How to End a Conversation (Without Being Rude Or Awkward)
Meeting new people and striking up a conversation is an important part of life in general, and it’s vital to your professional life.
But do you know how to end a conversation without leaving the other person with a bitter aftertaste?
Socializing and networking are essential for creating and nurturing connections with people — specifically those who could benefit from something you do well and who could likewise help you in some way.
But when it comes to having conversations that create and maintain those strong connections, you might wonder how to extricate yourself without sounding awkward or impatient to get away.
If you’ve ever struggled with the question of how to end a conversation politely — whether you’re face-to-face, talking on the phone, or texting — you'll be happy to review the helpful tips that follow.
Some you might have used before, maybe because someone (or something) gave you the idea, or because something your conversation partner said triggered a natural closure in the dialogue.
Not all conversations end so naturally, though, and if you’re hoping to avoid awkward partings and make the ending of a conversation as gratifying as its beginning, read on.
How to End a Face-to-Face Conversation Politely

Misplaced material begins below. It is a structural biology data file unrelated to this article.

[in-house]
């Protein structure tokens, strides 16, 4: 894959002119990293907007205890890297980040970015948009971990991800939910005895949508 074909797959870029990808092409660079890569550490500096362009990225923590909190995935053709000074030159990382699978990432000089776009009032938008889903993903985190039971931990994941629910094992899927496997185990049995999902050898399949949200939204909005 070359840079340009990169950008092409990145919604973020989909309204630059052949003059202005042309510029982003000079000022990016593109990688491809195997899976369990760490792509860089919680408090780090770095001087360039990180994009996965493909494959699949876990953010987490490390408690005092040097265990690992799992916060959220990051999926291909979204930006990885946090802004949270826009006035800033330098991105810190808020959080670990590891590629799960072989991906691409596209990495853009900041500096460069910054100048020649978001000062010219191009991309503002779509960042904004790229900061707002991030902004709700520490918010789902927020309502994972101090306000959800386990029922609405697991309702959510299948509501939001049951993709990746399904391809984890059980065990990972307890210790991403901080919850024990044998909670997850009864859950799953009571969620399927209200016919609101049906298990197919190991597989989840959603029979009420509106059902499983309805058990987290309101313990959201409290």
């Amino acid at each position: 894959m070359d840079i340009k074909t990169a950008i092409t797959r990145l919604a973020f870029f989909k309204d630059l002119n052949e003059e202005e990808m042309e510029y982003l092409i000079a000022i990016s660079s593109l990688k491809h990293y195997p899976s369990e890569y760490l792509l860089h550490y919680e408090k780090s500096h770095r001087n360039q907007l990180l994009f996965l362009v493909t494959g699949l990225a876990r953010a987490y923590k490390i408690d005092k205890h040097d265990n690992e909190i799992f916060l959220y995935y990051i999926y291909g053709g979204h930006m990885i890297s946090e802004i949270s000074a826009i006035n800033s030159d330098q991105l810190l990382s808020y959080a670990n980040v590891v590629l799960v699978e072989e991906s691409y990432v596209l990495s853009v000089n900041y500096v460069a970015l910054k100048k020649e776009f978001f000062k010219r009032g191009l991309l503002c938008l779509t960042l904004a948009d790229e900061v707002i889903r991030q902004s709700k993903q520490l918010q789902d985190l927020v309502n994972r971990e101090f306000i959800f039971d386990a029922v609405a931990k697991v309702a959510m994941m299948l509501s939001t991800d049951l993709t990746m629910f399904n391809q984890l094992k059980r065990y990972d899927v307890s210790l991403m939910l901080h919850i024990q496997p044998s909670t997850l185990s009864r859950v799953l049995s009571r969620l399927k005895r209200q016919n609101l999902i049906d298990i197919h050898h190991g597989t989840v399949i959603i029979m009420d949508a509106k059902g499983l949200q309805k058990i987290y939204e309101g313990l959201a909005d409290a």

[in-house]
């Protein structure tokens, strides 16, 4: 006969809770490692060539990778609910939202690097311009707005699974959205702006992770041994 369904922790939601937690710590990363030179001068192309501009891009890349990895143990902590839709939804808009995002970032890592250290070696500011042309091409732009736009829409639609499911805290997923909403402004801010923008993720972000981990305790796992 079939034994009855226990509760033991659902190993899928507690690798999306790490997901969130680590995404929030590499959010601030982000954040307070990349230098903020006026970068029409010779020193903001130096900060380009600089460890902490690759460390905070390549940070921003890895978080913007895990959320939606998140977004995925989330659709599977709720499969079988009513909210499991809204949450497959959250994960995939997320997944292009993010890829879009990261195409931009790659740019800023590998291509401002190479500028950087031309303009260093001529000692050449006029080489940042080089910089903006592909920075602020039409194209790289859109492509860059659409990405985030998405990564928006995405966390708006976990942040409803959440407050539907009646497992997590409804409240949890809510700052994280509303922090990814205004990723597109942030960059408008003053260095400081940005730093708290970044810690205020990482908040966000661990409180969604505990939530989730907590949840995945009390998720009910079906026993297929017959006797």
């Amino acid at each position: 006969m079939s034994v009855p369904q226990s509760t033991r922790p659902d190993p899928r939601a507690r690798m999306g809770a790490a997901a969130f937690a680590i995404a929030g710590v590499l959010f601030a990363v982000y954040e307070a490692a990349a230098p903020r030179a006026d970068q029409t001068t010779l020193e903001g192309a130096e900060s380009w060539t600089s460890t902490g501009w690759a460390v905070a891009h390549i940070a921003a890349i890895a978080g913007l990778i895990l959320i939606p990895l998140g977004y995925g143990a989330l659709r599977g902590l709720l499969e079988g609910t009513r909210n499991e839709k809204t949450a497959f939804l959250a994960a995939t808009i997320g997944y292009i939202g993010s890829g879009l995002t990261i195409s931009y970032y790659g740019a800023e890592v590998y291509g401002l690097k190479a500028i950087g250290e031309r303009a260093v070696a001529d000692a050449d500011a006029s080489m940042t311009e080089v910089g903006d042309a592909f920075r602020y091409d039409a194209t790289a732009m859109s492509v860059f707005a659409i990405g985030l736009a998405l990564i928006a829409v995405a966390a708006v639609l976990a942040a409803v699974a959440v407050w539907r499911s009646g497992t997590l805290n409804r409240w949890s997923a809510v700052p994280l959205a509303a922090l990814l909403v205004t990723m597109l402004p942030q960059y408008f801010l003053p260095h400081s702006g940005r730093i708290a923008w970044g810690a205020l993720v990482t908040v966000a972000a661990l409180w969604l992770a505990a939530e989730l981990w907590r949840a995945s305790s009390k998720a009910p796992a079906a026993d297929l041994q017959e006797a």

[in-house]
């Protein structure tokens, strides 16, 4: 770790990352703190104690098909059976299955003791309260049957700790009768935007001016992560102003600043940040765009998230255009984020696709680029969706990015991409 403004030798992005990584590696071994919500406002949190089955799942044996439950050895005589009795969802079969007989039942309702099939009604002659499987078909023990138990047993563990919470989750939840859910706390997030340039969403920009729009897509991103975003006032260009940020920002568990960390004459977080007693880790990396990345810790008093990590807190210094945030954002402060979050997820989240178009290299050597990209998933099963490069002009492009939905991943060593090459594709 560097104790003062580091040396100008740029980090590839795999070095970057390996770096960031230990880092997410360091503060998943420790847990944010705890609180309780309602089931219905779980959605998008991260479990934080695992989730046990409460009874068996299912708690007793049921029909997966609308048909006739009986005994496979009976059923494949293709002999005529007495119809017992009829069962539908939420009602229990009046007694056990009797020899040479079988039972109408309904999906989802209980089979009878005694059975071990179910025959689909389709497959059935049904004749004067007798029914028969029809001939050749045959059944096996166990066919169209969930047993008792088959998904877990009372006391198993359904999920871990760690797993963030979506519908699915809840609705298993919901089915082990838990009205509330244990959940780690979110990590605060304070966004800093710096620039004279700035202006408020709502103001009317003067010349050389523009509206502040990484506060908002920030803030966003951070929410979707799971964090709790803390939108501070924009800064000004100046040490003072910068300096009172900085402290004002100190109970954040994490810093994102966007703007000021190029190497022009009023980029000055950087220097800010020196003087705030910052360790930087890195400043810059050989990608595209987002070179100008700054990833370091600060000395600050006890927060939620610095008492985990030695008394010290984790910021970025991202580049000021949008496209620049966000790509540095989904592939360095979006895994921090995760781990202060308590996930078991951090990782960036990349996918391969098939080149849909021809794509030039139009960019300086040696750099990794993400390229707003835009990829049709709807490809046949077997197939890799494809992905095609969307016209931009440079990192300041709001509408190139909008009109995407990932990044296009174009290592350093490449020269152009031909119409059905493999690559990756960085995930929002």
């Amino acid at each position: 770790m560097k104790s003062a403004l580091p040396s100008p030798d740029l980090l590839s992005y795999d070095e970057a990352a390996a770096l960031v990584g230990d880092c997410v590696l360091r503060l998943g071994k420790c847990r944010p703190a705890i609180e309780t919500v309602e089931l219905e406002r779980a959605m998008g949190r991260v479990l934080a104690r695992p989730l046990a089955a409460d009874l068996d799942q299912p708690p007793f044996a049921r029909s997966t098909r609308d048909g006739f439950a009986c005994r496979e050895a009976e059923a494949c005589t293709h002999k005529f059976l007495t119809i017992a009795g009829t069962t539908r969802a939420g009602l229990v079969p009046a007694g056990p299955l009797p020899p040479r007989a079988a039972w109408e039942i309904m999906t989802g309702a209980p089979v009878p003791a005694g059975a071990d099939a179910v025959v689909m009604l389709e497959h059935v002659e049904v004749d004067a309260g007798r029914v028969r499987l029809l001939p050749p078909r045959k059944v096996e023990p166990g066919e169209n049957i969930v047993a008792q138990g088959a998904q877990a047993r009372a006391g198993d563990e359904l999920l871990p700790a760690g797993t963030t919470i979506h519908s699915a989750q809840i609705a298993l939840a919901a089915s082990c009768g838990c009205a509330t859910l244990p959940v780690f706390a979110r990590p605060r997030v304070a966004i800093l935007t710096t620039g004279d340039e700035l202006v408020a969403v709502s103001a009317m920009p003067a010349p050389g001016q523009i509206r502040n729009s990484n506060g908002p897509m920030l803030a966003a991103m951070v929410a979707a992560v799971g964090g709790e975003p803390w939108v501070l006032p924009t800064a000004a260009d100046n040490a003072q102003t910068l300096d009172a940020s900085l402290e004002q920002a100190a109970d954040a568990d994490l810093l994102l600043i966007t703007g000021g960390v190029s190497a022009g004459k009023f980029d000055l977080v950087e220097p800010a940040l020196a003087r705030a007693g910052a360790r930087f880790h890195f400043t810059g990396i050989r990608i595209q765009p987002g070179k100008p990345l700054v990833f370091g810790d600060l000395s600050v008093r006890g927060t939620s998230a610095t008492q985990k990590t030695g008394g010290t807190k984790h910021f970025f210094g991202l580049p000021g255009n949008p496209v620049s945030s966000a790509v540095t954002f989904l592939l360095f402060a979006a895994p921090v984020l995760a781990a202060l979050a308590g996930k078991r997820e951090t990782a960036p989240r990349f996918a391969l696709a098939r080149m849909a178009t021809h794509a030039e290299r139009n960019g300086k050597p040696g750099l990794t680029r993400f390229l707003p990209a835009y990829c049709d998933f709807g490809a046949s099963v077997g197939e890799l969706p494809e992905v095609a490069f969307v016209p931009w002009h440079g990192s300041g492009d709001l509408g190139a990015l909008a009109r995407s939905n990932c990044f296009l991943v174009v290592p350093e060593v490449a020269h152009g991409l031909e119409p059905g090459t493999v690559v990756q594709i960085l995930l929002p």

When you’re talking face to face, you have the advantage of using body language to convey interest and engagement.
But the impression you build with thoughtful questions and encouraging nonverbal cues can still be undone by ending the conversation badly.
Don’t sabotage the rapport you’ve built by botching your exit. Try one of the following tips to strengthen the connection between you and your conversation partners.
1. Introduce the other person to someone you know.
Especially if you have good reason to help your conversation partner form a connection with someone else in the room, introducing your new connection to someone with a shared interest is a great way to leave a lasting positive impression.
In any case, it never hurts to end a conversation by helping the other person in some way.
2. Ask them to suggest someone else you should talk to.
You can also end a friendly conversation by letting the other person know of your intention to connect with a certain number of people and asking for recommendations.
This way you end with a compliment by implying you trust the other person’s judgment regarding whom else you should talk to.
3. Excuse yourself to make a call.
It’s perfectly natural to feel a need to call home — to check on your kids or talk to your spouse or partner — and most people will understand your need to do so.
If you notice the clock has struck a certain hour, and you let your conversation partner know you’d previously agreed to check in with someone at that hour, they’re likely to appreciate the fact that you honor your commitments to others (and particularly your loved ones).
4. Excuse yourself to use the restroom.
All that coffee (wine/water/etc.) has to go somewhere, so no one should blame you for asking about the location of the restroom.
Just don’t forget to thank the other person for the conversation and, if appropriate, exchange contact info before heading straight for the restroom.
5. Offer to get the other person a (free) drink.